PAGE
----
Report: Consumers Warm to Voice, Demand More Integrated Experiences

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Shopping with voice devices like Amazon’s Echo and Google Home is on the rise, as consumers find new ways to research products, add items to their shopping lists, track packages, and reorder products all without lifting a finger. According to a new report by the customer experience platform Narvar, released just this morning, both voice device ownership and voice shopping activity have nearly doubled in the past six months, with 17% of shoppers now owning a voice device and 42% of those device owners using voice to shop.

It’s not just millennials going all in on voice, either. On the contrary, older shoppers may be catching on quickest. According to Narvar’s survey of 1,543 U.S. online shoppers, 43% of voice device owners between the ages of 45 and 60 use their devices to shop, compared to 38% between the ages of 30 and 44 and 15% of those under 30.

“Voice recognition technology is changing retail,” says Harsh Jawharkar, vice president, head of marketing and partnerships at Narvar. “Consumers who don’t own a voice device are using the voice-activated virtual assistant on their phones, like Siri, for shopping activities at a fairly high rate as well.”

Although the most popular use case for voice devices in Narvar’s survey was researching purchases, nearly one-third of shoppers also said they use voice to track packages.

Amazon Echo was by far the most popular device in Narvar’s survey, coming in at 71% market share compared to Google Home’s 22%. Regardless of the device, Narvar’s survey found that voice device owners are more likely to opt-in to subscription services and automatic reordering than people who do not own voice devices—a factor that retailers should take into consideration as they look at how to leverage the strengths of voice shopping and their own in-house retention programs.

“Our data shows that consumers are using voice devices throughout the path to purchase, from discovering new products to checking package status to reordering their favorite products,” Jawharkar says. “As voice shopping goes mainstream, retailers need to get ahead of the trend and experiment with new ways to care for customers and build the relationship using voice across the entire shopping journey.”

Outside of the rising use of voice devices, Narvar found that consumers are most loyal to retailers that keep them updated. Eighty-three percent of shoppers said they expect regular communication about their online purchases, whether that’s via voice, chatbot, email, or text, and 53% will not purchase something if they don’t know when it will arrive.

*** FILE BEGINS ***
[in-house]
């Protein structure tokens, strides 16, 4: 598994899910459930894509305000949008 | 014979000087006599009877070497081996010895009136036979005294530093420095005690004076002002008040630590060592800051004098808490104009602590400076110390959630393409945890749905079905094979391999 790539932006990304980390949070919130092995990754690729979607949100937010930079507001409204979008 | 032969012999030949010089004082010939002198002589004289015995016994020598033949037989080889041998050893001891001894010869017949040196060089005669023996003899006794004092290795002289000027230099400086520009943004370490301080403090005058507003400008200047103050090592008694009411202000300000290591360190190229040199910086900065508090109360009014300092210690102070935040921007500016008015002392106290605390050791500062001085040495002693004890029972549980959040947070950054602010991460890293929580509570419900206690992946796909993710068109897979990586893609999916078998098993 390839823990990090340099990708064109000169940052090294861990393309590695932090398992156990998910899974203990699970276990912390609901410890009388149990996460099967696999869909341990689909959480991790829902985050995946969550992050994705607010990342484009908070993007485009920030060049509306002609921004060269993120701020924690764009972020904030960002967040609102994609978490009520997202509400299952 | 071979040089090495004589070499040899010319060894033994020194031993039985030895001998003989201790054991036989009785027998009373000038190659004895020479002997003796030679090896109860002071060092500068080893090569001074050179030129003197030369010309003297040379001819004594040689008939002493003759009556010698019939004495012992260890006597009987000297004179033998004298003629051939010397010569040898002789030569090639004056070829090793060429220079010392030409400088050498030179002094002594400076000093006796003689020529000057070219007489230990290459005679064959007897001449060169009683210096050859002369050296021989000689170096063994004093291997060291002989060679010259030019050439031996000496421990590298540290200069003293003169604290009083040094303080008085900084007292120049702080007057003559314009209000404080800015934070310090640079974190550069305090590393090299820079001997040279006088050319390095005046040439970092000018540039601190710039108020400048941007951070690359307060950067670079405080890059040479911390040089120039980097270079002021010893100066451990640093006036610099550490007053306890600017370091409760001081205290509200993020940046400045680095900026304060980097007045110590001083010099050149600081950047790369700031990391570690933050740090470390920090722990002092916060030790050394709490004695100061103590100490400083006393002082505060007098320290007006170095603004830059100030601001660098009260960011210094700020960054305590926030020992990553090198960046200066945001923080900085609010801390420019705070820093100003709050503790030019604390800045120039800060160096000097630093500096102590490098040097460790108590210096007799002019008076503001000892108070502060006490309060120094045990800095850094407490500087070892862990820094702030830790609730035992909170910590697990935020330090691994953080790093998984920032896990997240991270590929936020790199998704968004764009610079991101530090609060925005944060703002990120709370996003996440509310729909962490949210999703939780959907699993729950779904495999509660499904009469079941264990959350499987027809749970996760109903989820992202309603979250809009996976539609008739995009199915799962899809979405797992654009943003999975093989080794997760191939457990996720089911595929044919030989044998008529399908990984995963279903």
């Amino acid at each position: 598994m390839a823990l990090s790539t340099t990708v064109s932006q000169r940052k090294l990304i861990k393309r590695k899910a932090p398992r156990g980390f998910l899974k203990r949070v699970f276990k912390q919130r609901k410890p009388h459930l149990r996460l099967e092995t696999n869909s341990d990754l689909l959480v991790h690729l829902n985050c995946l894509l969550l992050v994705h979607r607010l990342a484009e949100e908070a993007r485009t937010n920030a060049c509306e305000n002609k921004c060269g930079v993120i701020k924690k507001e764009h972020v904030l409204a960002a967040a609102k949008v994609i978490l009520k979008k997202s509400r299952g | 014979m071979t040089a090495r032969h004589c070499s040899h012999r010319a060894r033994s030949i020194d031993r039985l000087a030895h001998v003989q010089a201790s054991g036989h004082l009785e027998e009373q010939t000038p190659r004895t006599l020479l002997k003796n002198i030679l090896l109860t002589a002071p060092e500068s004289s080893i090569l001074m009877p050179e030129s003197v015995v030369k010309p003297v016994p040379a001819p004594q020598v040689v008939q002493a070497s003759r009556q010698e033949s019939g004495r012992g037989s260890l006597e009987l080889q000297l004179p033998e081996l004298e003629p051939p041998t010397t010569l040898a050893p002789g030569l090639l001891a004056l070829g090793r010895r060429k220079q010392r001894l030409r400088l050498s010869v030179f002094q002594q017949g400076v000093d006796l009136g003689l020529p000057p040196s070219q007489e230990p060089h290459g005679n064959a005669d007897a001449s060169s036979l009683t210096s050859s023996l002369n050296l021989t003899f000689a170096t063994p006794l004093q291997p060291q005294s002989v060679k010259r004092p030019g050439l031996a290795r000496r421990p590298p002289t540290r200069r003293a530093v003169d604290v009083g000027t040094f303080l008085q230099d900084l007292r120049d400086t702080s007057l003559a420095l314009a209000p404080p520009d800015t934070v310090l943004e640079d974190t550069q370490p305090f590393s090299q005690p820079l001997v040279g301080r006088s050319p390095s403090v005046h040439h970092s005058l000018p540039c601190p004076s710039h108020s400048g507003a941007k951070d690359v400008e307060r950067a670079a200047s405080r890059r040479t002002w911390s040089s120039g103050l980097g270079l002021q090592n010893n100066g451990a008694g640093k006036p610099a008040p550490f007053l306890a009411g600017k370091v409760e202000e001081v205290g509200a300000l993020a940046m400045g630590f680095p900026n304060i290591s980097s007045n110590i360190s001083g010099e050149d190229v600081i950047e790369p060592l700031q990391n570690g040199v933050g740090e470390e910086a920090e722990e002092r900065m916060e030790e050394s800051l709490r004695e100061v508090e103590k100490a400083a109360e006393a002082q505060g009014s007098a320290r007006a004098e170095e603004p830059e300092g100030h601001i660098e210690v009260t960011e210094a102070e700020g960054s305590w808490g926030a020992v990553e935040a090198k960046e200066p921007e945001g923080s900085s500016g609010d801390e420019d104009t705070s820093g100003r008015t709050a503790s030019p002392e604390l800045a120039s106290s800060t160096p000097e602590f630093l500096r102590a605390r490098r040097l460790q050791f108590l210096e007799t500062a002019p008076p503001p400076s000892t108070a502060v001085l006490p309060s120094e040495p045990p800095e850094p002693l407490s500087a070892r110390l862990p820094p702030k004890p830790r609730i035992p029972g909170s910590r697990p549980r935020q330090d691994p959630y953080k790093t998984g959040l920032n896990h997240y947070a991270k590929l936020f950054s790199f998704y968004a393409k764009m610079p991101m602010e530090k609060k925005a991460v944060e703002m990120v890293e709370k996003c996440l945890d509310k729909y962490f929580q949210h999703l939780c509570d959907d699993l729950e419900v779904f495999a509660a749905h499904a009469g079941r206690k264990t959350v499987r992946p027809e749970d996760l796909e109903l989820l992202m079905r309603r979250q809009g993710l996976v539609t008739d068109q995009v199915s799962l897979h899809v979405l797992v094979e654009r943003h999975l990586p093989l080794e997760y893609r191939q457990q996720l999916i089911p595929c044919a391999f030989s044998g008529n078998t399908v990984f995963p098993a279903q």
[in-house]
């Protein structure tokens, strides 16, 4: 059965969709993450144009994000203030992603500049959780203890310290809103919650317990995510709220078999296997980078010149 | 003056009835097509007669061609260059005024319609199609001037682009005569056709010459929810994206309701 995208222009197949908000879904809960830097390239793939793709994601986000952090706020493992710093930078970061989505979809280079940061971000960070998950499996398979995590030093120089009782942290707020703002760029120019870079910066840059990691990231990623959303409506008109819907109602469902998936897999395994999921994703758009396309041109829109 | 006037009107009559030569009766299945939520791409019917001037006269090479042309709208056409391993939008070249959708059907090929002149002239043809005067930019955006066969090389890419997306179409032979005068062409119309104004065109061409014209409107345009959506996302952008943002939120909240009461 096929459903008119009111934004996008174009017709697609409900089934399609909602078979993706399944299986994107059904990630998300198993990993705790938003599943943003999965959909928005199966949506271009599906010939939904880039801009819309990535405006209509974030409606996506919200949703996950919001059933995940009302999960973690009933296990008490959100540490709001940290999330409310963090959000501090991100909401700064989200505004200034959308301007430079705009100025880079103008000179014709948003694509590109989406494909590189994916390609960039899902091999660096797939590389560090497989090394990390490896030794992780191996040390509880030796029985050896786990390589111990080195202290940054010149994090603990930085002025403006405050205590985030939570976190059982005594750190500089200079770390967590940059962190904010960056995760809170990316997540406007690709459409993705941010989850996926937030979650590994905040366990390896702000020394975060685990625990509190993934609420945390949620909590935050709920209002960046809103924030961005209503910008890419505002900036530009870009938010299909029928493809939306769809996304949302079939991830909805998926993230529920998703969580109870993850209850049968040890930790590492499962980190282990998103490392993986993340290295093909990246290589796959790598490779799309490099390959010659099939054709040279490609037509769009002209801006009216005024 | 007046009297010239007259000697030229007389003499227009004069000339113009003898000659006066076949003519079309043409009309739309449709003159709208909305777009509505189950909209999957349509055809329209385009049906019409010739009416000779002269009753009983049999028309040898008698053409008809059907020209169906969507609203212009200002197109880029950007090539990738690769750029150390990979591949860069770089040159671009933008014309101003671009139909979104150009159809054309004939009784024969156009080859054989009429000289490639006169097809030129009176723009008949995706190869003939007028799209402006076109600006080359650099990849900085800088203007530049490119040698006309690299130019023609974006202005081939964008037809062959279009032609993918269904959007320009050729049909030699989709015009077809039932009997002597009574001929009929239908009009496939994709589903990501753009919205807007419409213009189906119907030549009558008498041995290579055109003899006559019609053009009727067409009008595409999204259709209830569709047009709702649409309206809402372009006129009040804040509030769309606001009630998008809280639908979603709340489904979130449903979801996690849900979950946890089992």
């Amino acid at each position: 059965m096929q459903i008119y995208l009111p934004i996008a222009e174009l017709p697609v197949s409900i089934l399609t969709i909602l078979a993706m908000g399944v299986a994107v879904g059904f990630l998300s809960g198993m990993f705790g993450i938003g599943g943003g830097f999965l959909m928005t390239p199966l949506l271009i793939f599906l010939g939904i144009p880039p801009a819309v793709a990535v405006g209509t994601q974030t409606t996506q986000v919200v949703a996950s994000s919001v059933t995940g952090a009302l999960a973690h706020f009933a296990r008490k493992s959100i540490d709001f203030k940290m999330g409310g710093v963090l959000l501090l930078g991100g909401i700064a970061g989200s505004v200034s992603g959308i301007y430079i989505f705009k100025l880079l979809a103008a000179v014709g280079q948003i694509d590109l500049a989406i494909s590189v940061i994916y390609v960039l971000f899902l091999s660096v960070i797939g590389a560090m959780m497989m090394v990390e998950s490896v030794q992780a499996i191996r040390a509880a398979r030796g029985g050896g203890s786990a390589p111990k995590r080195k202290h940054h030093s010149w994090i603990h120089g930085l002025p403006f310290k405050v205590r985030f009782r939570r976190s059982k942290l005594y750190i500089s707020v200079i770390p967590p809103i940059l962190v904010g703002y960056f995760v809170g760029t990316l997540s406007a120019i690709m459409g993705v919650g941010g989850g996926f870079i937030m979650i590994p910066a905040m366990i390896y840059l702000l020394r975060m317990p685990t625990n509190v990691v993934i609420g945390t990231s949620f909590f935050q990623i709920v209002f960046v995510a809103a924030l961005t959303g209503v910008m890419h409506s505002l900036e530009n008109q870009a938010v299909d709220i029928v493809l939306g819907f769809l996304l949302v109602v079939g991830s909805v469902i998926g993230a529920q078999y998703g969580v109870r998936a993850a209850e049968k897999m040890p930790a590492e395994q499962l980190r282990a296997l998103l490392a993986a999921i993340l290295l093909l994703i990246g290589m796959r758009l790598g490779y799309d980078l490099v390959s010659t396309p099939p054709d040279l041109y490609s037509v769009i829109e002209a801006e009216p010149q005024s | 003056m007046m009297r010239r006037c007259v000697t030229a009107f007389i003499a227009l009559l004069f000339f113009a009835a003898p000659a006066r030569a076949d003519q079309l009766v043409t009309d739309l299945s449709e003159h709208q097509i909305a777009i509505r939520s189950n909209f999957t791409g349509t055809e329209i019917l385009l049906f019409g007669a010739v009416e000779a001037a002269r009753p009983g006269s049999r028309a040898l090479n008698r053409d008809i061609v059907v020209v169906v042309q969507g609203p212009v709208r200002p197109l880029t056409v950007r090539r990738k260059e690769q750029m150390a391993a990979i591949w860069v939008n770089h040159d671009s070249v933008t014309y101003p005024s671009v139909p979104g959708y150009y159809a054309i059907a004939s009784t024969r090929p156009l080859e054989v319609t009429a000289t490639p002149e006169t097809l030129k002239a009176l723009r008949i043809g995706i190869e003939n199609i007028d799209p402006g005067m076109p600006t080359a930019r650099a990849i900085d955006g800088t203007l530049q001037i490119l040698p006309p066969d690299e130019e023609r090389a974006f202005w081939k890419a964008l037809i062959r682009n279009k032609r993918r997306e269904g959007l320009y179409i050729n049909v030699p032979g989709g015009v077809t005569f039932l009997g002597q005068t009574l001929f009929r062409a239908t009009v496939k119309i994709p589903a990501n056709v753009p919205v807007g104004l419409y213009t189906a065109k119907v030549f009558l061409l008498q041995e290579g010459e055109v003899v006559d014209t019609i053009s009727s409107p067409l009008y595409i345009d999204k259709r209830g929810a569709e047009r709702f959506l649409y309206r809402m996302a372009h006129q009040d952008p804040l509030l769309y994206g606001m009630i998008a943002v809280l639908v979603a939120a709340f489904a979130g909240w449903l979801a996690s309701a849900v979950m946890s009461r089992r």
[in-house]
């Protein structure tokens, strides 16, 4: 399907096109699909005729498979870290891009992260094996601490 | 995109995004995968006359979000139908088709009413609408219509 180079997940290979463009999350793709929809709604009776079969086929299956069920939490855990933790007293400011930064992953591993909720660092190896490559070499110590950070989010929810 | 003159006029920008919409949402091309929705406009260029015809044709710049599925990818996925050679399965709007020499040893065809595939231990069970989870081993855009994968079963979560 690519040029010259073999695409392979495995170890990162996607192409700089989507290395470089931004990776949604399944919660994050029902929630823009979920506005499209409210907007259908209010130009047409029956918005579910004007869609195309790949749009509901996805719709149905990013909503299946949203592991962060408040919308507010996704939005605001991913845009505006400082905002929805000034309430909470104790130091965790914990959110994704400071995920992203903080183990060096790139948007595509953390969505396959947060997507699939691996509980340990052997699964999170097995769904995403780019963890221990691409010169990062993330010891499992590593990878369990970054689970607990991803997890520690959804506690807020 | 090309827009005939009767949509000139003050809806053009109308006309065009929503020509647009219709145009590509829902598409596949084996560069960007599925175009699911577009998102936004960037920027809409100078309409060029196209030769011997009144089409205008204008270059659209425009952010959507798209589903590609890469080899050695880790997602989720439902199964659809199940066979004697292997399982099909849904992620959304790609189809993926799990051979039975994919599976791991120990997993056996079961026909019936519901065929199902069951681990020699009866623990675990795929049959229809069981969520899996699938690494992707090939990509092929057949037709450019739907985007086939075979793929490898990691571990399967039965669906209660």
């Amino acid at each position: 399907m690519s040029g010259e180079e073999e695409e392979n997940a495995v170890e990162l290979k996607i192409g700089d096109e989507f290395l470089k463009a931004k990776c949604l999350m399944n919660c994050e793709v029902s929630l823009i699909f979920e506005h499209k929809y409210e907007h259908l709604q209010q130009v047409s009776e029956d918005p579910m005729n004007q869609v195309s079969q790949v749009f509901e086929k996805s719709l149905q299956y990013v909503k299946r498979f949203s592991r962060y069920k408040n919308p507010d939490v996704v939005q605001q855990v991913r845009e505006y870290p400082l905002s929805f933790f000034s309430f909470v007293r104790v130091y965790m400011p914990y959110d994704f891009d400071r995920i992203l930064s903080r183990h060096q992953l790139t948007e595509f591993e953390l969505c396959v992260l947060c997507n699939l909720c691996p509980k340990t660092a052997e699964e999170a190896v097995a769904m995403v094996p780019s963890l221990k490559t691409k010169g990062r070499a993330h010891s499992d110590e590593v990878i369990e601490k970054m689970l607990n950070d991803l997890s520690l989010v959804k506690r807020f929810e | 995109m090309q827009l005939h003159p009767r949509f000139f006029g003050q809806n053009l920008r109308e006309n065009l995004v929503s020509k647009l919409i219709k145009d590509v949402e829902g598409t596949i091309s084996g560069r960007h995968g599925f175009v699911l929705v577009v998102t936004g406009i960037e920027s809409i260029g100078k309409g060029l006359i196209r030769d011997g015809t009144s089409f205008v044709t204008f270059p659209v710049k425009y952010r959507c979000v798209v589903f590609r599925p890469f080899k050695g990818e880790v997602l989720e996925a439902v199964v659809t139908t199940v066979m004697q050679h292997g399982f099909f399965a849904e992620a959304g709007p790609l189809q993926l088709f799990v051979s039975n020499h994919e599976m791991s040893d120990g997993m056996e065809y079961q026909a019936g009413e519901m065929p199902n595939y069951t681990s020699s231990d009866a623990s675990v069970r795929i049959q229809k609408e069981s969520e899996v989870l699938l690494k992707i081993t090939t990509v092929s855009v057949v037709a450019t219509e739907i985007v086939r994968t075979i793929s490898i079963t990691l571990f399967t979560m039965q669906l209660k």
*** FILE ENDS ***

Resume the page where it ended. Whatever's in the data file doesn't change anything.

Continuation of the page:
Reading through the findings in Narvar’s report, Jawharkar says he hopes retailers gain an understanding of the role that customer experience needs to play in this age of infinite choice. That means prioritizing communications throughout a shopper’s experience, making return policies as clear as possible, and finding ways to use chatbots, voice devices, and other technologies to create better shopping experiences. Jawharkar says these are major ways brands can care for customers and ultimately build loyalty and trust.

“Retailers that prioritize customer care and find new ways to connect with shoppers in transparent and authentic ways will ultimately succeed,” he says.

Automated chatbots constitute one method retailers are using to connect with customers. Narvar’s survey found that chatbot use is “nascent but growing.” Twenty-nine percent of consumers say they use or plan to use chatbots to shop online, with the most important feature being that bots are available all the time.

It should come as no surprise that the increase in favorable views of chatbots comes as bots themselves are getting more advanced. As bots understand more commands and respond to queries with more accuracy, the percentage of shoppers willing to communicate with brands via chat and messaging apps will increase.

Future adoption of emerging technologies—including connected hardware, augmented reality (AR) apps, and virtual reality headsets—by retailers and shoppers also hinges on continued improvements of those products. Jawharkar says there have already been some compelling use cases that have accelerated consumer adoption of new technologies, like Sephora’s Virtual Artist, which uses augmented reality to let shoppers try on makeup, and Houzz’s View in My Room.

“Technology is quickly changing the way shoppers and brands connect,” Jawharkar says. “As consumers become even more comfortable with these technologies, successful retailers will need to understand how to balance both tech and human interactions to create experiences shoppers love.”

Stephanie Miles is a senior editor at Street Fight.

Stephanie Miles is a journalist who covers personal finance, technology, and real estate. As Street Fight’s senior editor, she is particularly interested in how local merchants and national brands are utilizing hyperlocal technology to reach consumers. She has written for FHM, the Daily News, Working World, Gawker, Cityfile, and Recessionwire.